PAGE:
President Obama is expected to announce at his State of the Union address tonight that 34,000 US troops — half the number currently stationed there — will return from Afghanistan next year. The war in Afghanistan has now continued for over ten years, since US forces entered the country after September 11th. The country, however, is still far from stable, and as Alex Strick van Linschoten, co-author of An Enemy We Created: The Myth of the Taliban-Al Qaeda Merger in Afghanistan, explains, US involvement has become a crutch for a country still trying to find order. “It is a reality that the only thing holding the country together at the moment is essentially the presence of the foreigners, yet at the same time it’s one of the reasons for the continuing instabilities,” Strick van Linschoten says.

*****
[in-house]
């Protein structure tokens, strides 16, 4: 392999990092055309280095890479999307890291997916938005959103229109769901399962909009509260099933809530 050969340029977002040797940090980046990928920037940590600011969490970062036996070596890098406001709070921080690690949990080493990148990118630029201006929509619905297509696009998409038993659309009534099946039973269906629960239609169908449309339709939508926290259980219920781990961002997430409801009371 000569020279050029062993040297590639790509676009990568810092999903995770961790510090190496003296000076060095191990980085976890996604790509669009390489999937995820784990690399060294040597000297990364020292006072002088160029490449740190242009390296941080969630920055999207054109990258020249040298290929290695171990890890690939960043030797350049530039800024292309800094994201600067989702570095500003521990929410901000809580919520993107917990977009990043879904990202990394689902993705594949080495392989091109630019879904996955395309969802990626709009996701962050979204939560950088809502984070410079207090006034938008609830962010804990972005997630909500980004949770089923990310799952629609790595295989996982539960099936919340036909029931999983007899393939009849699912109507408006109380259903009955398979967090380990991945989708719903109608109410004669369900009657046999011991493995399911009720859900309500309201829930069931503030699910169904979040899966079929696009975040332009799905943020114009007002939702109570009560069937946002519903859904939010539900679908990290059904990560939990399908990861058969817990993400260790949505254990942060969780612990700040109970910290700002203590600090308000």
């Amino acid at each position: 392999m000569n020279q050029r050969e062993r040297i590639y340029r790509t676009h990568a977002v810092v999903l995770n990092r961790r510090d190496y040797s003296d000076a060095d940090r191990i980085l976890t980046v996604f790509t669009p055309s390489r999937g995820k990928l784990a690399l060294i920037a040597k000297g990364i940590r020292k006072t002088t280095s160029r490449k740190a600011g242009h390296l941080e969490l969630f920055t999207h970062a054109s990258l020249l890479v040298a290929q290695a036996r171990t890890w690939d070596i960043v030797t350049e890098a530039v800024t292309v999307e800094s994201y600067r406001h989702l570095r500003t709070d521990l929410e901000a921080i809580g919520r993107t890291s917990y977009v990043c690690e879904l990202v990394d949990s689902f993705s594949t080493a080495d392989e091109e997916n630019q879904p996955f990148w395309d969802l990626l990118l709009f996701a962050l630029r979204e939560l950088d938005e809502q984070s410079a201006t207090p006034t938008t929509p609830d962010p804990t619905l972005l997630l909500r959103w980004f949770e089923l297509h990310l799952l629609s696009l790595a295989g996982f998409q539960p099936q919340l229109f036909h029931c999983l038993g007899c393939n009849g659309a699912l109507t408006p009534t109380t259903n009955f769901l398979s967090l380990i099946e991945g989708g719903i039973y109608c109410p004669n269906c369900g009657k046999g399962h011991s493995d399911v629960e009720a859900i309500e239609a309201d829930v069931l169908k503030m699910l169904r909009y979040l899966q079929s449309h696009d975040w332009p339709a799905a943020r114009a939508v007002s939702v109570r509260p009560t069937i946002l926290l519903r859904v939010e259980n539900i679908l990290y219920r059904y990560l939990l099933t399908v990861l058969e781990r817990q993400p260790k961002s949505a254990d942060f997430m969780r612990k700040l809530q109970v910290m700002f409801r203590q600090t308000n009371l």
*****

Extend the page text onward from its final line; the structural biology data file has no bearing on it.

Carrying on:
Alex Strick van Linschoten has lived in Afghanistan since 2006. With Felix Kuehn, he is the co-author of An Enemy We Created: The Myth of the Taliban-Al Qaeda Merger in Afghanistan, co-editor of My Life with the Taliban, and The Poetry of the Taliban. He is currently working on a PhD at the War Studies Department of King’s College London. Follow him on Twitter @strickvl.